The Anatomy of a Satellite

Satellites have only a few basic parts: a satellite housing, a power system, an antenna system, a command and control system, a station keeping system, and transponders.(3)

Satellite Housing
The configuration of the satellite housing is determined by the system employed to stabilize the attitude of the satellite in its orbital slot. Three-axis-stabilized satellites use internal gyroscopes rotating at 4,000 to 6,000 revolutions per minute (RPM). The housing is rectangular with external features as shown below in Figure 5.

Figure 5: Satellite Anatomy

An alternative stabilization system is spin stabilization. As shown below in Figure 6, the housing of the INTELSAT spin-stabilized satellite is cylindrical and rotates around its axis at 60 to 70 RPM to provide a gyroscopic effect. To keep the antenna pointed in a fixed direction, it is connected to the body of the satellite by a rotating bearing. In spin-stabilized satellites, the solar cells are mounted on the cylindrical surface of the satellite.

Figure 6: The Spin-Stabilized INTELSAT 6

The materials used in the construction of satellite housings are typically very expensive. In newer satellites, lightweight and extremely durable epoxy-graphite composite materials are often used.

Power System
Satellites must have a continuous source of electrical power--24 hours a day, 365 days a year. The two most common power sources are high performance batteries and solar cells. Solar cells are an excellent power source for satellites. They are lightweight, resilient, and over the years have been steadily improving their efficiency in converting solar energy into electricity. Currently the best gallium arsenide cells have a solar to electrical energy conversion efficiency of 15-20%. There is however, one large problem with using solar energy. Twice a year a satellite in geosynchronous orbit will go into a series of eclipses where the sun is screened by the earth. If solar energy were the only source of power for the satellite, the satellite would not operate during these periods. To solve this problem, batteries are used as a supplemental on-board energy source. Initially, Nickel-Cadmium batteries were utilized, but more recently Nickel-Hydrogen batteries have proven to provide higher power, greater durability, and the important capability of being charged and discharged many times over the lifetime of a satellite mission.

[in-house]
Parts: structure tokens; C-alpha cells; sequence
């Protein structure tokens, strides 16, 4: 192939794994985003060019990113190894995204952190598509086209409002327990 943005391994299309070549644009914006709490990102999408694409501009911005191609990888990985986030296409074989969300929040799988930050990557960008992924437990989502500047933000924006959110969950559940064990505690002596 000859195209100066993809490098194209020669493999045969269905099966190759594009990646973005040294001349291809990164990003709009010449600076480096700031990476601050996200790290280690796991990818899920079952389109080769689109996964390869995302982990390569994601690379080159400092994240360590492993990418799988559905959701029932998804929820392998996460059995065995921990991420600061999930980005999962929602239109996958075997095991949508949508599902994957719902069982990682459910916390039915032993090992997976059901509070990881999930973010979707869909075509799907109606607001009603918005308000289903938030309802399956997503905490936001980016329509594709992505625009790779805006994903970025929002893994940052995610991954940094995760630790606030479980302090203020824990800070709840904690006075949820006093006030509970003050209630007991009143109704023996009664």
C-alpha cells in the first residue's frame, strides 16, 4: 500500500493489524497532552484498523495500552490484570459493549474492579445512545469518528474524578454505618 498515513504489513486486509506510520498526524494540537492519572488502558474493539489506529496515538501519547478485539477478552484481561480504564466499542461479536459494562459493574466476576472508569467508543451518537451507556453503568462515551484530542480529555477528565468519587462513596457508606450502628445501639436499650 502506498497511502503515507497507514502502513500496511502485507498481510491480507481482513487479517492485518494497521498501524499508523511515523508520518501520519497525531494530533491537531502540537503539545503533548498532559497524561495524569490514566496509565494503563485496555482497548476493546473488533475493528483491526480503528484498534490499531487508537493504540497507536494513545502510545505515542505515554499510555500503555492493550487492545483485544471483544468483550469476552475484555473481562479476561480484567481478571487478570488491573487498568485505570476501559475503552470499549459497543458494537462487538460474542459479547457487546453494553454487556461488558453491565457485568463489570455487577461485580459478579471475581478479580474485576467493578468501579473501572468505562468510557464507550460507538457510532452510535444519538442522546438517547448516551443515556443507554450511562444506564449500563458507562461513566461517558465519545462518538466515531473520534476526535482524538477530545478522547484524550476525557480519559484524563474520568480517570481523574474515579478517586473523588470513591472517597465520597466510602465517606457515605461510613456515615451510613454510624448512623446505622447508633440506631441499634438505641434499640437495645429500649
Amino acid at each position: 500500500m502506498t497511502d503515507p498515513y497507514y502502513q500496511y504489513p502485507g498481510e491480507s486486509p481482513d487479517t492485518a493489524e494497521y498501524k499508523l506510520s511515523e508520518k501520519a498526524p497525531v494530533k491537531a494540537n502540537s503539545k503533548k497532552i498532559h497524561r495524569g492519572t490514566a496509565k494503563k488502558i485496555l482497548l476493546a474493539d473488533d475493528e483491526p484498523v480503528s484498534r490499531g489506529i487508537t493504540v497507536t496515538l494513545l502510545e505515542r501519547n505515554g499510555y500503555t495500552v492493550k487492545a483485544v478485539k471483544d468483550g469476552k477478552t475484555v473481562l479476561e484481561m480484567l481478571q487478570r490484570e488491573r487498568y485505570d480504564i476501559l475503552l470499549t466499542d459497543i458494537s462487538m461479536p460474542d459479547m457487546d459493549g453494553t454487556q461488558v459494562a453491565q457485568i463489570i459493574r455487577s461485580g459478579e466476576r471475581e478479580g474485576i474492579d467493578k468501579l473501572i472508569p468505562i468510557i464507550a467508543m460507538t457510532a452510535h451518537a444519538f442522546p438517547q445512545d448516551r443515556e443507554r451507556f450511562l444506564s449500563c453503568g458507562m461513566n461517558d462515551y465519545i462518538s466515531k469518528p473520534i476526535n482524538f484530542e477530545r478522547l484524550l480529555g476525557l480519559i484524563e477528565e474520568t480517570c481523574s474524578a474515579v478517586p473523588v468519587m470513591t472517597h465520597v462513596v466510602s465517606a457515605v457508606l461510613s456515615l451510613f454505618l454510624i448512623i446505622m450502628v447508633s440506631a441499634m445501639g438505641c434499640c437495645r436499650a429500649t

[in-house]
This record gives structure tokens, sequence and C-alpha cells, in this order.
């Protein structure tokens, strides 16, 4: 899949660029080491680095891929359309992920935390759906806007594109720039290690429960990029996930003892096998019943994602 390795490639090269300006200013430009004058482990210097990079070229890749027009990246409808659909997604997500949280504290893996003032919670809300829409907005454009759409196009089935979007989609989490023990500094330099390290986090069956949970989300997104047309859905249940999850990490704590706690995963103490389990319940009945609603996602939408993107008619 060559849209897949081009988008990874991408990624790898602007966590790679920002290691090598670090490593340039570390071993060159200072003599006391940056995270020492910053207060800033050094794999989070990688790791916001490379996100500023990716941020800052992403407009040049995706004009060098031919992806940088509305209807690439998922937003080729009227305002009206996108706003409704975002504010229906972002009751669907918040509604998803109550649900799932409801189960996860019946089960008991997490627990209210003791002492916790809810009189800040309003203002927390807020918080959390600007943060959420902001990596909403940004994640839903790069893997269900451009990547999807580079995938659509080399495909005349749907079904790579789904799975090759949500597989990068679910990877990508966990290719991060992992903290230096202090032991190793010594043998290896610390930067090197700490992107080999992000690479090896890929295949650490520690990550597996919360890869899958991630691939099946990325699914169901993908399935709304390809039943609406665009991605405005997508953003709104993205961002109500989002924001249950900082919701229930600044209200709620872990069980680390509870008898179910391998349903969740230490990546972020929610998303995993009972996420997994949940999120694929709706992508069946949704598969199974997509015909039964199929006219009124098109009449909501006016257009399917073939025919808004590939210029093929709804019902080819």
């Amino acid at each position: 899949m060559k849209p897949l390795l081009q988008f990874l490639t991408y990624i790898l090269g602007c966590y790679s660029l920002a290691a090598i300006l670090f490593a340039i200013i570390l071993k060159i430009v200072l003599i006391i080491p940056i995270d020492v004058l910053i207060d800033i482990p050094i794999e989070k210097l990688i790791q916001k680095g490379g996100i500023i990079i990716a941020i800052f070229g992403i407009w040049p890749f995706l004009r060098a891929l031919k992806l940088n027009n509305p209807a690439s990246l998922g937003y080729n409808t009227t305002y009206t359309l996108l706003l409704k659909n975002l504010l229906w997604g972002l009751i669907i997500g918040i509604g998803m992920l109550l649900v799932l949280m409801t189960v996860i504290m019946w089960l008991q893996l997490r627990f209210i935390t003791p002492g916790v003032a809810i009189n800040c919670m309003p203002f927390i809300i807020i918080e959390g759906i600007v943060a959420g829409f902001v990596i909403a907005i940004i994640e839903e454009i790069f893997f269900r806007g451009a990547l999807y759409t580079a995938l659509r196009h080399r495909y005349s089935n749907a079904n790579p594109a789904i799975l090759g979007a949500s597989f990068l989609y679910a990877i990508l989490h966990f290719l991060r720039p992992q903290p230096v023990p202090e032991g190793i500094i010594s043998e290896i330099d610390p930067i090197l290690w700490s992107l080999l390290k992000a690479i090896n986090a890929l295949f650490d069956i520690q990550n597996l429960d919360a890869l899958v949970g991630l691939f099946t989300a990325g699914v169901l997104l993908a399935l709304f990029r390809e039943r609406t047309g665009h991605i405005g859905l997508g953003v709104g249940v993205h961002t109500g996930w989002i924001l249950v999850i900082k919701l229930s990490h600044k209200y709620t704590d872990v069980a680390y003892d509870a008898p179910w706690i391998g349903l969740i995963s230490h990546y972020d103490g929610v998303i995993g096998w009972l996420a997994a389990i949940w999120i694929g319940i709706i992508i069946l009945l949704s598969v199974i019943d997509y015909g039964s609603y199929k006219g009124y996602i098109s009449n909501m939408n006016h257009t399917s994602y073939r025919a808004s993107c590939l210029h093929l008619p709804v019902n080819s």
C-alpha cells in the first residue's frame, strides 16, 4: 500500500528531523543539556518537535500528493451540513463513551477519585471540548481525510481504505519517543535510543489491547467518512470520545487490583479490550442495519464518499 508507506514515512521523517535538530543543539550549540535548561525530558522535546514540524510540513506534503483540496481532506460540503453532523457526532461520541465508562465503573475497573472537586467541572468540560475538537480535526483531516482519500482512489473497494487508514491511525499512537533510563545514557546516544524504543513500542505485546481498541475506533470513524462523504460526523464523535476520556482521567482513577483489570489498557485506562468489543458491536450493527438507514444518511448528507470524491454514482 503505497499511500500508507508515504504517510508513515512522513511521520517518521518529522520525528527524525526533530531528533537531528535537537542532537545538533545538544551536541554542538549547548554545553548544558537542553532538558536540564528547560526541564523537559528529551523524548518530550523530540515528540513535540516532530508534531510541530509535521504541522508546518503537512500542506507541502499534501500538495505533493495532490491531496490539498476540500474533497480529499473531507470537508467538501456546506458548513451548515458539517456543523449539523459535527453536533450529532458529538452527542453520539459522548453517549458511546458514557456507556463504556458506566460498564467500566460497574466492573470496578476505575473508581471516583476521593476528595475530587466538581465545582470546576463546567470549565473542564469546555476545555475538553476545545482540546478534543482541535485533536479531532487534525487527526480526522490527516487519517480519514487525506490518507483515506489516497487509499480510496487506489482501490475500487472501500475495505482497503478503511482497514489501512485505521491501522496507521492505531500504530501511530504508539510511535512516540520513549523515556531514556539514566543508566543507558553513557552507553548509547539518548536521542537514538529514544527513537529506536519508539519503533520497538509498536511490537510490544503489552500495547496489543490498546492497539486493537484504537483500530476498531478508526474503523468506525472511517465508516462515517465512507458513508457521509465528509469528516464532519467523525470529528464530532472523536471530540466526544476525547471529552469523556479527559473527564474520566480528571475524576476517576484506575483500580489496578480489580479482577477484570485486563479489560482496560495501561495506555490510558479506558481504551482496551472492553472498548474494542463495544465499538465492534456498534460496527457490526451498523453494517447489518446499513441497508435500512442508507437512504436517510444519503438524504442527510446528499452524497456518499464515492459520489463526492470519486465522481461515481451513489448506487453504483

Antenna System
A satellite’s antennas have two basic missions. One is to receive and transmit the telecommunications signals to provide services to its users. The second is to provide Tracking, Telemetry, and Command (TT&C) functions to maintain the operation of the satellite in orbit. Of the two functions, TT&C must be considered the most vital. If telecommunications services are disrupted, users may experience a delay in services until the problem is repaired. However, if the TT&C function is disrupted, there is great danger that the satellite could be permanently lost--drifting out of control with no means of commanding it.

Command and Control System
This control system includes tracking, telemetry & control (TT&C) systems for monitoring all the vital operating parameters of the satellite, telemetry circuits for relaying this information to the earth station, a system for receiving and interpreting commands sent to the satellite, and a command system for controlling the operation of the satellite.

Station Keeping
Although the forces on a satellite in orbit are in balance, there are minor disturbing forces that would cause a satellite to drift out of its orbital slot if left uncompensated. For example, the gravitational effect of the sun and moon exert enough significant force on the satellite to disturb its orbit. As well, the South American land mass tends to pull satellites southward.

Station keeping is the maintenance of a satellite in its assigned orbital slot and in its proper orientation. The physical mechanism for station keeping is the controlled ejection of hydrazine gas from thruster nozzles which portrude from the satellite housing. When a satellite is first deployed, it may have several hundred pounds of compressed hydrazine stored in propellent tanks. Typically, the useful life of a satellite ends when the hydrazine supply is exhausted--usually after ten years or so.

A transponder is an electronic component of a satellite that shifts the frequency of an uplink signal and amplifies it for retransmission to the earth in a downlink. Transponders have a typical output of 5 to 10 watts. Communications satellites typically have between 12 and 24 on-board transponders.

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Copyright William Cook, 1996
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